The experts give us their advice on how we can all share our faith.
Chapter 1 – who should be an evangelist?
Some Christians are amazing evangelists, and can reel off amazing stories of bringing people to Jesus. Gavin Calver, the Alliance’s director of mission, is one of those people. So we asked him exactly who should be following his example.
“The short answer is that although some are set apart with the specific gift of the evangelist, all who love Jesus need to play their part in evangelism. Nothing will change in the UK if we’re dependent on the odd charismatic personality who can deliver a rousing talk.”
Compelling stuff. Gavin says we need a mobilised Church, with every person playing their part and stepping into all that the Lord has for them. He went on:
“We all have colleagues, neighbours, friends that the Church may struggle to impact with the good news through any other means than us. So let’s all get active. God is doing great things and we need to play our part and join in with Him.”
So we can all evangelise – whether we feel like evangelists or not.
Chapter 2 – what you need to know before you go
But wait, am I allowed to say anything? We’ve all seen those cases in the media of people who aren’t allowed to wear their cross at work, surely talking about faith is a no-go?
“You need to know that you have far more freedoms to share the gospel than you think,” says Dave Landrum, director of advocacy at the Alliance. “In fact, as our Speak Up resource shows, whether in public or private, whether at work or at play, you have more freedoms than most people in the world today.”
While it’s important that we exercise these freedoms with responsibility, accounting for professional duties, cultural sensitivities and the need to never abuse trust or authority, it’s vital we exercise these freedoms, he goes on:
“This is because the gospel is synonymous with freedom, both personally and socially. Historically, the liberty to share the gospel, and the freedom to accept or reject Jesus, has informed religious freedom for everybody. In turn, religious freedom has supported many other human rights and civil liberties. So, if you don’t use your freedom to share the gospel, you may eventually lose it.”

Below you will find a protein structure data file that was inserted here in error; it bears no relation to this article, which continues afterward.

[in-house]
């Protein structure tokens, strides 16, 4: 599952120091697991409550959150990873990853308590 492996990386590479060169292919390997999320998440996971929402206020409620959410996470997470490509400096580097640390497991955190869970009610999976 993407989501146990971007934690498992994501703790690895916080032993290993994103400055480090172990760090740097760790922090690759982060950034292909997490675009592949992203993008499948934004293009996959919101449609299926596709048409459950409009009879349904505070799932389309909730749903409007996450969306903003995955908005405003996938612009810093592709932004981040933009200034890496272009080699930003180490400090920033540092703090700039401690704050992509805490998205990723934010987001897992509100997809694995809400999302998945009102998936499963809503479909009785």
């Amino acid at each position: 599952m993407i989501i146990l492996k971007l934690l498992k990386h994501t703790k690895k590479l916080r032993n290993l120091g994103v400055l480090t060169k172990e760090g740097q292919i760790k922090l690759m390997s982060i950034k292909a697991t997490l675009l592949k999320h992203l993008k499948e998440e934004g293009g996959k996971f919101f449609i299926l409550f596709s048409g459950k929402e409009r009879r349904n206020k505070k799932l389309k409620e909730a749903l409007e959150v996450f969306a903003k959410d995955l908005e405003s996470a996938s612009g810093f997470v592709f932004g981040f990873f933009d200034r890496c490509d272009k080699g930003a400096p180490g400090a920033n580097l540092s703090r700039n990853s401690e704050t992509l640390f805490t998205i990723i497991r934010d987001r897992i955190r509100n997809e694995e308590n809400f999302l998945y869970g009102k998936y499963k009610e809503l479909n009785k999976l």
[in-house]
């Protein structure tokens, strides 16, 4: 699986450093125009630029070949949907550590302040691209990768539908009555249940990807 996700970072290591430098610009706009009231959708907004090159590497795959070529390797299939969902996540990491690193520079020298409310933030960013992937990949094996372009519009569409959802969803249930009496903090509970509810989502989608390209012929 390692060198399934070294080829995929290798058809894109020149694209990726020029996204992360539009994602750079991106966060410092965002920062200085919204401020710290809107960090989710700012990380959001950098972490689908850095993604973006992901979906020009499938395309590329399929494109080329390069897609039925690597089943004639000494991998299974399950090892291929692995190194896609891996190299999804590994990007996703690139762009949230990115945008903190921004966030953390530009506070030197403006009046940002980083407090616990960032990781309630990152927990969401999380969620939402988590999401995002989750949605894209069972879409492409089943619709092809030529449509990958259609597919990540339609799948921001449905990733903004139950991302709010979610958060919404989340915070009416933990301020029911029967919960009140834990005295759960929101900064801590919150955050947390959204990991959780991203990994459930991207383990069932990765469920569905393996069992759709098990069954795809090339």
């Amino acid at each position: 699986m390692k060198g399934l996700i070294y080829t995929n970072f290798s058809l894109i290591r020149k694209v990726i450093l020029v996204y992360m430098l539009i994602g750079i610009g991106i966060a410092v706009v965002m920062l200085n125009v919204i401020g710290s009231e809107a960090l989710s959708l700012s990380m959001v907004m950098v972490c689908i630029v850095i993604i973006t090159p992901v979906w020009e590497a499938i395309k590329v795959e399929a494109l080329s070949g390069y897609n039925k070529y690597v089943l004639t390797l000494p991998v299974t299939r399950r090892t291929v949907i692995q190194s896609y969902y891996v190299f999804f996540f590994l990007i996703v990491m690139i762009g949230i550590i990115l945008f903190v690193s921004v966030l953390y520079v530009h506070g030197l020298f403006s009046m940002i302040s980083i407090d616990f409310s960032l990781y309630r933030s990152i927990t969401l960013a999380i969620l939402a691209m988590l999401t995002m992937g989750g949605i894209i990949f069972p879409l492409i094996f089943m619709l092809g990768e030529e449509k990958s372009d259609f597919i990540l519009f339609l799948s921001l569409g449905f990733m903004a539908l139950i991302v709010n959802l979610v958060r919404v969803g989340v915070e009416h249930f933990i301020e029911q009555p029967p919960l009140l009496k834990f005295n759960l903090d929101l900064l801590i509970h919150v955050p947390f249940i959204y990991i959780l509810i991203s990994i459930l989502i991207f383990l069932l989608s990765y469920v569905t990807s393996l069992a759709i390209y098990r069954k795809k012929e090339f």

The fact is that, you are in relationship with God because someone, somewhere, at some time talked to someone about Jesus. So, you should know that you are free to Speak Up.
Chapter 3 – what to say
To many people, evangelism can seem daunting. How do you start a conversation about faith, and once you have, what should you say? Well actually, nothing, says Rachel Jordan-Wolf, the national mission and evangelism advisor for the Church of England, who believes listening is the place to start.
“Always start by asking more questions than giving answers.”
That’s the way to engage the person you’re speaking to, she says.
“What do they think the meaning of life is, have they ever prayed, do they think there is a God?”
But when should we ask these questions?
“There are certain cues. Sometimes it’s because you are talking about the difference God makes and they are asking questions, sometimes it’s when they are going through a difficult time and you can offer to pray for them.”
Even if that cue doesn’t arrive, you can still have other conversations:
“One thing we can all do is work out what sort of thing our friends would come to at church – and if it’s not happening – make it happen. You’ve got to be part of a church you are comfortable to invite people to. Some people who come to church just like the experience at first – and that’s important. You don’t need a major event to invite someone to church if you’re comfortable with your church. I call it friend-proofing church and it’s a challenge for everyone. We need to make sure we aren’t doing anything weird.”
Chapter 4 – what to do when it goes wrong
“Don’t be put off, but consider what you can learn from this and how you may do things differently next time,” says Carolyn Skinner from Third Space Ministries, an organisation that shares faith at sporting events, gyms and clubs, among many other ‘third spaces’.
She said that while sometimes it relates to our approach; it can just be a question of timing or circumstances.
“As long as you have shared your faith sensitively and with compassion, then remember that their response is not your responsibility. We are called to share with grace and truth, and we leave the rest to God.”
Carolyn said she finds it useful to remember that we can’t save anyone, as Billy Graham says: “It’s God’s job to judge, the Holy Spirit’s job to convict and our job to love.”
Chapter 5 – the next steps
It’s a journey that continues past conversion and into discipleship, so make sure you always have something else to invite someone to. Rachel Jordan Wolfe heard a really good story from one of the Church of England dioceses:
“There was a church that gave out 1,000 mince pies at Christmas. From this, 400 people came to the carol service. Following that, 20 people came to Alpha and two people came to faith and got baptised. And that’s good. We’ve got to put people on the journey and have something to invite people to next – always thinking of the next step.”
Keep inviting, keep investing and keep believing that God can do anything.